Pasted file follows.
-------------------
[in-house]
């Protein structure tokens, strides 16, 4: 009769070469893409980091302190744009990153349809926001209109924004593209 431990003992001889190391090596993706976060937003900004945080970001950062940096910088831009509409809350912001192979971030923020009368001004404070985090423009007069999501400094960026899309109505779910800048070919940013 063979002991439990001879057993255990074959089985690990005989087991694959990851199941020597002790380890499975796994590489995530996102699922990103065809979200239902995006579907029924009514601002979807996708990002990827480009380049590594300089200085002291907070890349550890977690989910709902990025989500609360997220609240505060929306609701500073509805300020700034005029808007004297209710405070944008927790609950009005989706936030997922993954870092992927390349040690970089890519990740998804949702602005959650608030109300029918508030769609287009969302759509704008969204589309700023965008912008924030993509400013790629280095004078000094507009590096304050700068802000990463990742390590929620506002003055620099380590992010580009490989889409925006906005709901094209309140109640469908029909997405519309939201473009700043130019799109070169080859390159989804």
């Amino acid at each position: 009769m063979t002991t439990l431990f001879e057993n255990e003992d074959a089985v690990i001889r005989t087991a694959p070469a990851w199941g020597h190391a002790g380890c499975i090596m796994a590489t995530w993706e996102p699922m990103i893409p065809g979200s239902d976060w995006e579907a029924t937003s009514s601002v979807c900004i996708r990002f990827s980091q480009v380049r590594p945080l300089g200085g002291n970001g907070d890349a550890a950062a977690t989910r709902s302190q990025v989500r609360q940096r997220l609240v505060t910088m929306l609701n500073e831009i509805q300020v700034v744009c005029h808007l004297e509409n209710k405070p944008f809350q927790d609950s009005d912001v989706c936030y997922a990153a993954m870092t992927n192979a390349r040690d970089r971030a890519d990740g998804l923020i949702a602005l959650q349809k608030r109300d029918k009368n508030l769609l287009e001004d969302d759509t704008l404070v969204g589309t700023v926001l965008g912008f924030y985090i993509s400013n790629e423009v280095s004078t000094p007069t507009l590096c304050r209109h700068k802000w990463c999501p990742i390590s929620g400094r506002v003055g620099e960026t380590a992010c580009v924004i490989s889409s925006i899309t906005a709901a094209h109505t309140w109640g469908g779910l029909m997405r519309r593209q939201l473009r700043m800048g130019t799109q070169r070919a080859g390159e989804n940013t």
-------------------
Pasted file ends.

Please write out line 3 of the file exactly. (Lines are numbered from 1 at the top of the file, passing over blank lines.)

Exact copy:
């Amino acid at each position: 009769m063979t002991t439990l431990f001879e057993n255990e003992d074959a089985v690990i001889r005989t087991a694959p070469a990851w199941g020597h190391a002790g380890c499975i090596m796994a590489t995530w993706e996102p699922m990103i893409p065809g979200s239902d976060w995006e579907a029924t937003s009514s601002v979807c900004i996708r990002f990827s980091q480009v380049r590594p945080l300089g200085g002291n970001g907070d890349a550890a950062a977690t989910r709902s302190q990025v989500r609360q940096r997220l609240v505060t910088m929306l609701n500073e831009i509805q300020v700034v744009c005029h808007l004297e509409n209710k405070p944008f809350q927790d609950s009005d912001v989706c936030y997922a990153a993954m870092t992927n192979a390349r040690d970089r971030a890519d990740g998804l923020i949702a602005l959650q349809k608030r109300d029918k009368n508030l769609l287009e001004d969302d759509t704008l404070v969204g589309t700023v926001l965008g912008f924030y985090i993509s400013n790629e423009v280095s004078t000094p007069t507009l590096c304050r209109h700068k802000w990463c999501p990742i390590s929620g400094r506002v003055g620099e960026t380590a992010c580009v924004i490989s889409s925006i899309t906005a709901a094209h109505t309140w109640g469908g779910l029909m997405r519309r593209q939201l473009r700043m800048g130019t799109q070169r070919a080859g390159e989804n940013t």